The surgeon was called again, and he told the nurses to loosen the dressing. The nurse then re-contacted the infectious control director, who found the signs — in the blood-test results and wound drainage — consistent with a developing infection.
By the next morning, the patient showed signs of more neurological problems. Because the operating orthopedic surgeon was going out of town, the patient’s care and treatment were transferred to the operating physician’s partner, who then failed to address the critically low sodium level and failed to recognize she had developed a serious wound infection.
The child began having grand mal seizures. Despite the doctor’s order for close monitoring, the nursing notes did not indicate that this occurred. The child was eventually transferred by helicopter to another hospital, where it was determined that hyponatremia (low sodium) caused the seizures. The child now suffers from epilepsy and permanent, uncontrolled daily seizures, and through the process sustained significant, permanent organic brain damage.
The plaintiff claimed that care by the ED doctor and both orthopedic surgeons fell below the standard, and that their combined negligence created irreversible harm. The plaintiff maintained that the hospital failed to provide medically prudent follow-up care.
The defendants claimed that the others were at fault. The ED physician blamed the orthopedic surgeon for not following up on her notification of the gravity of the situation, surgeons blamed the ED physician and the hospital for not communicating, and the hospital blamed the surgeons for failing to respond to repeated calls.
And, in the end, all of the defendants settled for a combined amount of $6.5 million.
What this means to you: When errors on the part of health care providers are apparent, and particularly when coupled with an extremely poor outcome, it is often best to settle rather than to pursue costly litigation. "In this instance, it was appropriate that all defendants settled, for not one of them communicated effectively with other health care professional and follow-up care was inexcusably absent after each encounter," says Cheryl A. Whiteman, RN, MSN, CPHRM, a risk manager for Cigna Healthcare of Florida Inc., whose opinions do not necessarily reflect Cigna’s.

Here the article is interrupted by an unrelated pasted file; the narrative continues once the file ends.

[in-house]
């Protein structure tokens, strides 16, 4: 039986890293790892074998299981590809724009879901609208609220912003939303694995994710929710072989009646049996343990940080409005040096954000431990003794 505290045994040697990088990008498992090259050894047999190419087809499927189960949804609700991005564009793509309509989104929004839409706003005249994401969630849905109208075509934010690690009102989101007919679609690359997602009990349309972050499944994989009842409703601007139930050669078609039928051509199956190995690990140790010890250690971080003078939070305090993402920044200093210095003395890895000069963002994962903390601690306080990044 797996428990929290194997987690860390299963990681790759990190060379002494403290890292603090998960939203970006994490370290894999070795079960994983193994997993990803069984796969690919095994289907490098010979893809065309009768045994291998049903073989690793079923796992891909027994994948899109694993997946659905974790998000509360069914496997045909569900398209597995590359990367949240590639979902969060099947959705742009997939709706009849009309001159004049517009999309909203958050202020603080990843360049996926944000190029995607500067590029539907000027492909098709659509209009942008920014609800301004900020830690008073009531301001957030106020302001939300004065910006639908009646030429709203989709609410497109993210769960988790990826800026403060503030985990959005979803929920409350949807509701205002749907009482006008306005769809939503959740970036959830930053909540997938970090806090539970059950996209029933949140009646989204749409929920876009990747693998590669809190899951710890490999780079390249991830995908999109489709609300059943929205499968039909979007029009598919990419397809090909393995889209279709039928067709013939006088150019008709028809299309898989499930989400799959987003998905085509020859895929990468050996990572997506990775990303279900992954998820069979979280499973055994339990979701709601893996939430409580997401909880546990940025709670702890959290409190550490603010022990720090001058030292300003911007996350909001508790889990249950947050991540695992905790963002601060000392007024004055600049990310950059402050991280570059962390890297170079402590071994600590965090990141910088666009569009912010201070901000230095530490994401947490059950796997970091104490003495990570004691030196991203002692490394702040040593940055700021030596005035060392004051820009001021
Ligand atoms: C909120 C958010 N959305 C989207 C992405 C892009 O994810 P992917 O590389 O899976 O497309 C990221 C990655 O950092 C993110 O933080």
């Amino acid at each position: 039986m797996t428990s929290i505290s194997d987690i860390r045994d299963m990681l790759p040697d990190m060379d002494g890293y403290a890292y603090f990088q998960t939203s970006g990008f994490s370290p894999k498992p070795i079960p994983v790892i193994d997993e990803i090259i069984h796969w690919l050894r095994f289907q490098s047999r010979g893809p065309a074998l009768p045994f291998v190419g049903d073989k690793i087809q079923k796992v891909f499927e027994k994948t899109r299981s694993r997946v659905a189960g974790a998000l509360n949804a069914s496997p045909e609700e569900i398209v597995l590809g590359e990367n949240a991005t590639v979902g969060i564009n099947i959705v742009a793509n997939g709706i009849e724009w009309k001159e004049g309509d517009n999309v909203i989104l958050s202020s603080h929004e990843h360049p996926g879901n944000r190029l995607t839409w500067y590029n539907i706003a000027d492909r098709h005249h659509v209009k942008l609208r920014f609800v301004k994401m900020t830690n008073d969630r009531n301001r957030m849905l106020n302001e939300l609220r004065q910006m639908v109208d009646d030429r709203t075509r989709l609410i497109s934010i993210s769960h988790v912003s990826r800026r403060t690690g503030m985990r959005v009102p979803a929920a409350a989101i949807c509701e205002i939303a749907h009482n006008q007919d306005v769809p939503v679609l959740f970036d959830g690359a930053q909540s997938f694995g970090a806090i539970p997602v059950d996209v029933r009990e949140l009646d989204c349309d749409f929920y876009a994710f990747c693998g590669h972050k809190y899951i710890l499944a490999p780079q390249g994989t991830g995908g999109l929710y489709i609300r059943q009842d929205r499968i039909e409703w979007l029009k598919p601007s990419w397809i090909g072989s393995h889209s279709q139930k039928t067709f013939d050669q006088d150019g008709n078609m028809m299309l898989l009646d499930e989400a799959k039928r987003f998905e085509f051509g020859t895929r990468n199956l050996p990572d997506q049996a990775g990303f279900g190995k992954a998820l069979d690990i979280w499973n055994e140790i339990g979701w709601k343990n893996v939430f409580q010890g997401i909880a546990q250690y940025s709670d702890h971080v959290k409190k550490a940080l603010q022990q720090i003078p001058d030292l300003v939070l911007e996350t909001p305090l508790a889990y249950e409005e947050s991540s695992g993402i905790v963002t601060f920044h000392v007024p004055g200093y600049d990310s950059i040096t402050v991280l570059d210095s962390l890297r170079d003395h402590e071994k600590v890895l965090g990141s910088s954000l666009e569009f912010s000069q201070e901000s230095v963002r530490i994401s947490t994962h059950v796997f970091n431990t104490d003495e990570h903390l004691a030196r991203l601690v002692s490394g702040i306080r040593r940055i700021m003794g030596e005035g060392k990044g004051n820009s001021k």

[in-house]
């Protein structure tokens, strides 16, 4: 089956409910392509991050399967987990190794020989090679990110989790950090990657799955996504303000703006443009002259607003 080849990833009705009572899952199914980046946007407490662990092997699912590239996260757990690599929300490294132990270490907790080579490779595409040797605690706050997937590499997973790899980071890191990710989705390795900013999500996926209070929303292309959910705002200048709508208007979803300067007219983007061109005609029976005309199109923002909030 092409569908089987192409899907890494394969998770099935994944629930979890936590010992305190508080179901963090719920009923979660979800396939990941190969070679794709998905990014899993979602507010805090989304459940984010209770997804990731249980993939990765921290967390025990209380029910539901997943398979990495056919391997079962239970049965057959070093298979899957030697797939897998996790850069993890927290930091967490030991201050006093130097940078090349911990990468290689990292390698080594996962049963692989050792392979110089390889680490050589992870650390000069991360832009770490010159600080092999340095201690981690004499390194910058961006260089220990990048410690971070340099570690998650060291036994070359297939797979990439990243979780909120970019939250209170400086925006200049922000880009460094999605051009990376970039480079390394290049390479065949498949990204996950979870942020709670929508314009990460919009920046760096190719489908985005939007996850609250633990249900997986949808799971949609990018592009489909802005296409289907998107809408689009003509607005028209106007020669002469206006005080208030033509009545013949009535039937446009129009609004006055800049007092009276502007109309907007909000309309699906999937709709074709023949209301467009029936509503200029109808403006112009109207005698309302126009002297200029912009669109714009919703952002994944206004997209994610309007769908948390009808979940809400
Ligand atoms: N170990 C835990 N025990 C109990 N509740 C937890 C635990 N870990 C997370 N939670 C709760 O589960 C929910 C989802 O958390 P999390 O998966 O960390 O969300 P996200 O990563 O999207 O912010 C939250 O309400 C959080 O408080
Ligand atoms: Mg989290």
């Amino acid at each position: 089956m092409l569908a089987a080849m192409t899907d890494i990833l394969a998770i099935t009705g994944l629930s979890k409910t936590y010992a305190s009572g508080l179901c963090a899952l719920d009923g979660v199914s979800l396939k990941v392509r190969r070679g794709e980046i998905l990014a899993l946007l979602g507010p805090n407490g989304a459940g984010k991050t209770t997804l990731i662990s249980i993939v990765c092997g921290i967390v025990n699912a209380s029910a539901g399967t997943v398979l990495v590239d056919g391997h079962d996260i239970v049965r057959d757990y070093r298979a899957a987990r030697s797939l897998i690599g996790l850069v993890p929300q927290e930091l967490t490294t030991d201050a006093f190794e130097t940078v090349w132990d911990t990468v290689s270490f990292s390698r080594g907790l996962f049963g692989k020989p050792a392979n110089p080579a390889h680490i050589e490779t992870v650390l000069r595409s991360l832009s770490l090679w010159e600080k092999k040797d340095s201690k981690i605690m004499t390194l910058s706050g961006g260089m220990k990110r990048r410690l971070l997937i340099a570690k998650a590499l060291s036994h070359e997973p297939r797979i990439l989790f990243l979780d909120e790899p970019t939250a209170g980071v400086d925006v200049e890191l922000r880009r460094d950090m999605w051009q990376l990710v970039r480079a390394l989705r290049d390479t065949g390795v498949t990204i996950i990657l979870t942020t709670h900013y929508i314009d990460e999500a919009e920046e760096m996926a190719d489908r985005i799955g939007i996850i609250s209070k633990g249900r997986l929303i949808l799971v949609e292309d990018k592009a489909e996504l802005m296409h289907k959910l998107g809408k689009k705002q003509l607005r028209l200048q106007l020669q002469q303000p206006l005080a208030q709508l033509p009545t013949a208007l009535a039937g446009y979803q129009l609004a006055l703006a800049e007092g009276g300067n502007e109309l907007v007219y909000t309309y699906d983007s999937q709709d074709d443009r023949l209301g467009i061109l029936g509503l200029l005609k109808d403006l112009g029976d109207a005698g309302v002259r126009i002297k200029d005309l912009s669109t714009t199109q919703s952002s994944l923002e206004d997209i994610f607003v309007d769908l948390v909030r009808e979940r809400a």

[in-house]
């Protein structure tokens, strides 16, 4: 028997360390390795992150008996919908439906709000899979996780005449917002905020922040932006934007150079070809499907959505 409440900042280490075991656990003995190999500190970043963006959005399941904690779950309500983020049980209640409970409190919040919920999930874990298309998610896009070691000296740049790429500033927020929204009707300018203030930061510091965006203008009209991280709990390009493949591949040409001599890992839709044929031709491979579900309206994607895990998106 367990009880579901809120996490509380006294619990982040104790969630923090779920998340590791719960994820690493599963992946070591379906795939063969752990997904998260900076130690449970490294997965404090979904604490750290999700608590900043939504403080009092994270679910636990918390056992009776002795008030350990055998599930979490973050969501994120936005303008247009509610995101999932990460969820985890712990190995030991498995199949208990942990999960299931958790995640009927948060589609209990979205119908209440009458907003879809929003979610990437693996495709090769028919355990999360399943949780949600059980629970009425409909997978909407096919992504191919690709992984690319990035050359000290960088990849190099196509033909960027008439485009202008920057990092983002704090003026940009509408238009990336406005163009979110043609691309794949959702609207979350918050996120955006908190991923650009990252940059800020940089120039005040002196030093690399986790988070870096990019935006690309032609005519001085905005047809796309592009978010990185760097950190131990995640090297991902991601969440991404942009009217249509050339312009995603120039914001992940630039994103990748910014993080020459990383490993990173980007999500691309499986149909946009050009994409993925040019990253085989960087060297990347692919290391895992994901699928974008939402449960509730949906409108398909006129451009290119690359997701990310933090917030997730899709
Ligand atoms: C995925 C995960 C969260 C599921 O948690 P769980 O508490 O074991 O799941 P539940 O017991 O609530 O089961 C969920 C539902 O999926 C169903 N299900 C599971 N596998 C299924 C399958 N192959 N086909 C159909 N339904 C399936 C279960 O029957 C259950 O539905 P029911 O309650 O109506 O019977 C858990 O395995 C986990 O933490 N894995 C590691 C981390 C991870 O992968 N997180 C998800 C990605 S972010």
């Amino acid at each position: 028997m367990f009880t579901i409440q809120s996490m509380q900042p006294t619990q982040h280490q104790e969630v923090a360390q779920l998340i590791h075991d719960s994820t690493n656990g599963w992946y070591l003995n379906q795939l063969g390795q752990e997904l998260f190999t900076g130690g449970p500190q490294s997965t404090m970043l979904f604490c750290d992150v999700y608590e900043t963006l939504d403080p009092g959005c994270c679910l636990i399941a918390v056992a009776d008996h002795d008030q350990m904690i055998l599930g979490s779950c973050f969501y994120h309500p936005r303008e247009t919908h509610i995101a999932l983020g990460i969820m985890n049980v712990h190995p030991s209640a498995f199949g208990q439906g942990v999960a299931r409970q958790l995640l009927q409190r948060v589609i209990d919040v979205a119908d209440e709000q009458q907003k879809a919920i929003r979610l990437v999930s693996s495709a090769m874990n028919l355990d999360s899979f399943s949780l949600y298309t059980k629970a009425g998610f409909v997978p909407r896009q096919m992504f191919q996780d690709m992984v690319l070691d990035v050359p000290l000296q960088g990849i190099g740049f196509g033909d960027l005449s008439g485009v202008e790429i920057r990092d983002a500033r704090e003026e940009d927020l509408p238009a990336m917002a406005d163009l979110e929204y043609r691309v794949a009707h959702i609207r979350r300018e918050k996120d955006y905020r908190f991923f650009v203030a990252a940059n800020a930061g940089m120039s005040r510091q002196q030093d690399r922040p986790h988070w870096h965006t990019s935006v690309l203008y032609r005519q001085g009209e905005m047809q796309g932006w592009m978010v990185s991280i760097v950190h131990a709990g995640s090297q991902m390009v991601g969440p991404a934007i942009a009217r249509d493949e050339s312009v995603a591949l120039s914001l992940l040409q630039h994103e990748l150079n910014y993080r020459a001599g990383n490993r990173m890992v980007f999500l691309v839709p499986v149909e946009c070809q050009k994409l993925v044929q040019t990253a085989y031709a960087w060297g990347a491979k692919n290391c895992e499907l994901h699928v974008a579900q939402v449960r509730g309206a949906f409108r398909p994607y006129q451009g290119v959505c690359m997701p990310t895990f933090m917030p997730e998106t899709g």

While the ED physician may have professed to have recognized the need for prompt follow-up treatment, it seems she did not provide any follow-up herself. "The emergency department physician simply relied on leaving messages with another physician’s office staff and with a distraught parent," Whiteman says.
"Even if she did leave these messages, it is obvious that physician-to-physician communication would have been more effective, if in fact, her message was to convey the fact of the puncture wound. Had the [ED] physician spoken directly to the surgeon, it is likely that the child would have been admitted to the hospital and immediately scheduled for debridement surgery.
Further, antibiotic therapy could well have been initiated in the ED or shortly after admission, which would have also mitigated the opportunities for the impending massive infection to set in. "A critical aspect of physical examination is to visually inspect and palpate the injured area. Radiological films should be utilized to determine a diagnosis in conjunction with the physical findings. The surgeon was remiss in omitting this element in his examination," she explains. "Another opportunity to get the child to surgery and start antibiotics was lost as a result of his incomplete physical exam," she says.